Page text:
DALLAS - The Oklahoma Education Association and other educator groups in the state will begin a petition initiative on Wednesday to force the state to increase funding for public education by $850 million a year.
The petition campaign is called HOPE, for Helping Oklahoma Public Education.
The groups are proposing a constitutional amendment that would require the Legislature to fund local districts at the regional average per-pupil level. The regional average is currently $8,300 per student per year, while Oklahoma funds its public education at $6,961 per pupil per year.
The region includes Arkansas, Colorado, Kansas, Missouri, New Mexico, and Texas. A U.S. Census Bureau report released in April said Oklahoma's expenditures on public school students put it 47th in the nation. Arkansas was the next closest, ranked 40th with an average of $7,662 per student.
The educators said last week they would file the petition with the secretary of state on Wednesday, which would give them 90 days to gather the 138,970 signatures needed to get the proposed amendments onto the ballot for the November 2010 general election. If the amendment were successful, the state would have three years to phase in the higher funding level.
Roy Bishop, president of the OEA, said tying state education funding to the regional average would ensure the money goes where it would do the most good
"We owe it to our children to provide them with an educational opportunity that is at least average compared to the rest of the states in our region," he said. "The funds will be appropriated to the classroom where our kids will benefit directly.
The OEA and three school districts filed suit against the state in late 2005, alleging that public schools in Oklahoma were underfunded by $1 billion a year. The Oklahoma Supreme Court dismissed the suit in May 2007, ruling that it did not have authority to direct the Legislature's spending.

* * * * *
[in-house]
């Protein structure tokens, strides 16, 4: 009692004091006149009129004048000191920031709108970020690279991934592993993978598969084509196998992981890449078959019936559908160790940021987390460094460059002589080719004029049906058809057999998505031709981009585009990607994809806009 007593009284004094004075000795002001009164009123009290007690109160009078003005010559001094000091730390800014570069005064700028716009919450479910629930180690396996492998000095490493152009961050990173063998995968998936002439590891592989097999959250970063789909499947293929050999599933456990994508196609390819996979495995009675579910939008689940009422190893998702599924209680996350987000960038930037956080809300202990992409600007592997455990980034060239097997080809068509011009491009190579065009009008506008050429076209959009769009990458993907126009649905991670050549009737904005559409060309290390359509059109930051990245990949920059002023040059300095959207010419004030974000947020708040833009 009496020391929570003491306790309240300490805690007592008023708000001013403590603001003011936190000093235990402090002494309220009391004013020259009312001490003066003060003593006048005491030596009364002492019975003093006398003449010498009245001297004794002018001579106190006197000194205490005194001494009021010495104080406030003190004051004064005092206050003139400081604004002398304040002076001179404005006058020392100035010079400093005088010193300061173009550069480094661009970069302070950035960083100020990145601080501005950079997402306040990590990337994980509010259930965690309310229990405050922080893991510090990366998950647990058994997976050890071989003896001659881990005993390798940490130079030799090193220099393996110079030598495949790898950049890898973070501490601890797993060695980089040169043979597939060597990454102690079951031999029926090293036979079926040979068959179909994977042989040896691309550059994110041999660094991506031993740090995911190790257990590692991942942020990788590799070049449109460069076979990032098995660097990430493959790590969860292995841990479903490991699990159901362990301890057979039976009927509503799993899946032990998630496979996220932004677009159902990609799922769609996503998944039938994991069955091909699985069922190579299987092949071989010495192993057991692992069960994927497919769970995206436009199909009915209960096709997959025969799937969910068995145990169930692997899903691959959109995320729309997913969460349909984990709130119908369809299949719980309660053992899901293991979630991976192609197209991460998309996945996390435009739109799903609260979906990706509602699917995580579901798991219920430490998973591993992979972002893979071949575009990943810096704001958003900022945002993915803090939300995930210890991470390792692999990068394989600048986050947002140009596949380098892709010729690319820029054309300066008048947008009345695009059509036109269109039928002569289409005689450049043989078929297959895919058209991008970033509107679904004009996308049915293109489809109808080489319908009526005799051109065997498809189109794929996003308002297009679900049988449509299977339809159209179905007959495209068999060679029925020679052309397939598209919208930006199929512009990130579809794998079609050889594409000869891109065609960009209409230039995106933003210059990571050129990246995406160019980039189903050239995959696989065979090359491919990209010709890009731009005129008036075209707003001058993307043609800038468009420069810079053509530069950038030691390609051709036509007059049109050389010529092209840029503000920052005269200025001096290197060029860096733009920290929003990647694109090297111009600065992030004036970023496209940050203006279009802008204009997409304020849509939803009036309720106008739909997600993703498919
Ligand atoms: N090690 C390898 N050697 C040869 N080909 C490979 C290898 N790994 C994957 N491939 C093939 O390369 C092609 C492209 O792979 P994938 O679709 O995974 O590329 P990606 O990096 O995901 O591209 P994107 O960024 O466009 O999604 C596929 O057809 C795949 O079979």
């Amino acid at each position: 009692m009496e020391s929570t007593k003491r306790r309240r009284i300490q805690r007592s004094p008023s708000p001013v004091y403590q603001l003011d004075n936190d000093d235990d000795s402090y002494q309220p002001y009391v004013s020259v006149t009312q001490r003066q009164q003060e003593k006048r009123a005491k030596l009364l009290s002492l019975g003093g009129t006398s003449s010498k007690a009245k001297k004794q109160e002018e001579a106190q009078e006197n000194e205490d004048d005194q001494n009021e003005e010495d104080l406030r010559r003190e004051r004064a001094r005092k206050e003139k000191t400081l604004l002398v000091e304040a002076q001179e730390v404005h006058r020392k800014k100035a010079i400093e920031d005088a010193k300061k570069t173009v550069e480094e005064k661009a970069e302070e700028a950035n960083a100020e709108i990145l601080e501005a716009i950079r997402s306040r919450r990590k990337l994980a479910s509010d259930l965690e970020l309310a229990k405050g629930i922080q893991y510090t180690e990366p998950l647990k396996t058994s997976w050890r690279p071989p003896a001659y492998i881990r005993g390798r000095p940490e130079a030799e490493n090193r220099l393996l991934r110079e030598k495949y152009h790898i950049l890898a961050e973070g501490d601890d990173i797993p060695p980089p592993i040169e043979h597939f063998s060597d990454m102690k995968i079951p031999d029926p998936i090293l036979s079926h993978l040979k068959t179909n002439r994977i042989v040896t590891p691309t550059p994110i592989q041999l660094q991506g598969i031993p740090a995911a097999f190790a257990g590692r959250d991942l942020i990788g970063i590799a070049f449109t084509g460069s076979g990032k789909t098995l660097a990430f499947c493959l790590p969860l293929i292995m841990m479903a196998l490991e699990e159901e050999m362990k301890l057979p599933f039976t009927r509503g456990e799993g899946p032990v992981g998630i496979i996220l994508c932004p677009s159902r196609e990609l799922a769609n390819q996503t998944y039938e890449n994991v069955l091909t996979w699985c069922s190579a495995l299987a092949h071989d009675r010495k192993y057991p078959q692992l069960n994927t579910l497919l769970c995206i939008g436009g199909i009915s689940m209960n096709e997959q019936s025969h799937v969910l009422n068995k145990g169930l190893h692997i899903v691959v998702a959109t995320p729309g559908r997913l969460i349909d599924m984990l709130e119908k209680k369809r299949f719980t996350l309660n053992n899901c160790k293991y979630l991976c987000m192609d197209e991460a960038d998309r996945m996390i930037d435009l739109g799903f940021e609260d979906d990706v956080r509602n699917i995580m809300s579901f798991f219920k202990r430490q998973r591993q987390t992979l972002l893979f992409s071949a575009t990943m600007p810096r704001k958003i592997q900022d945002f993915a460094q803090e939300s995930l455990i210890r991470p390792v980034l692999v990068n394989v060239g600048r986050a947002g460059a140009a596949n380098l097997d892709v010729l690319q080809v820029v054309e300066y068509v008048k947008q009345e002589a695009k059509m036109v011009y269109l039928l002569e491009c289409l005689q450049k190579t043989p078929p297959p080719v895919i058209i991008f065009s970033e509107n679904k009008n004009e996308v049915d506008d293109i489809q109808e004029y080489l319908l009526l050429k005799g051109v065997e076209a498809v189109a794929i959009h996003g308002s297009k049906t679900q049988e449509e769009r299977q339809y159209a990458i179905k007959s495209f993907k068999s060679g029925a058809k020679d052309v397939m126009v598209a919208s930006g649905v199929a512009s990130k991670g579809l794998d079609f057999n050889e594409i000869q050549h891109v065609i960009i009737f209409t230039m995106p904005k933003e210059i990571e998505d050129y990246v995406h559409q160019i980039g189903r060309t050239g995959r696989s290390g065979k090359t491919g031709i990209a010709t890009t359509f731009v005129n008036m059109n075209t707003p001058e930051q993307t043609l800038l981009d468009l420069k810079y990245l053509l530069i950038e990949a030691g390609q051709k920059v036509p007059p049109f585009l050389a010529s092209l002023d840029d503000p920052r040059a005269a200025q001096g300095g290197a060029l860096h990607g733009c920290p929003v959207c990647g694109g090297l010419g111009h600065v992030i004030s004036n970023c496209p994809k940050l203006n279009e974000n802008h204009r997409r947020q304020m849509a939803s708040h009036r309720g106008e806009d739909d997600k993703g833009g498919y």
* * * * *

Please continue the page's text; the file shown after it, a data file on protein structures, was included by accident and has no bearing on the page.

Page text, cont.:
Rep. Tad Jones, R-Claremore, chairman of the House Education Committee and vice chairman of the House Appropriations and Budget Committee, said about 50% of the state's general fund budget currently goes to education. Raising that share would require cuts in other sectors, he said.
The fiscal 2009 budget appropriates a record $2.53 billion for public education, Jones said, with local districts also receiving $1 billion in local funding and $982 million in federal funds. State funds are allocated among 535 school districts and 14 charter schools.
"The OEA's proposed constitutional amendment would result in at least one of the following outcomes - a massive tax increase at a time when gas prices are skyrocketing, consolidation of schools, or devastating cuts to vital government services such as roads and law enforcement," Jones said.
Jones said the petition drive is an attempt by OEA to obtain an electoral outcome it could not get through the legal system.
"Unfortunately, the OEA didn't learn from their lesson and are now promoting a constitutional amendment that would effectively gut state government and rural schools without any benefit to the taxpayer," Jones said. "I expect this effort will be as well-received as their frivolous lawsuit."
Bishop disagreed with Jones, noting that the Legislature has cut taxes several times in recent years with a promise that lower taxes would result in a more vigorous economy and additional revenues.
"The legislative leaders over the last couple of years have told every one of us that have gone up to lobby that the tax cuts were very important to grow the Oklahoma economy," he said. "We believe those people will know what they're talking about, and in two or three years, we're going to have enough money to fund all our services."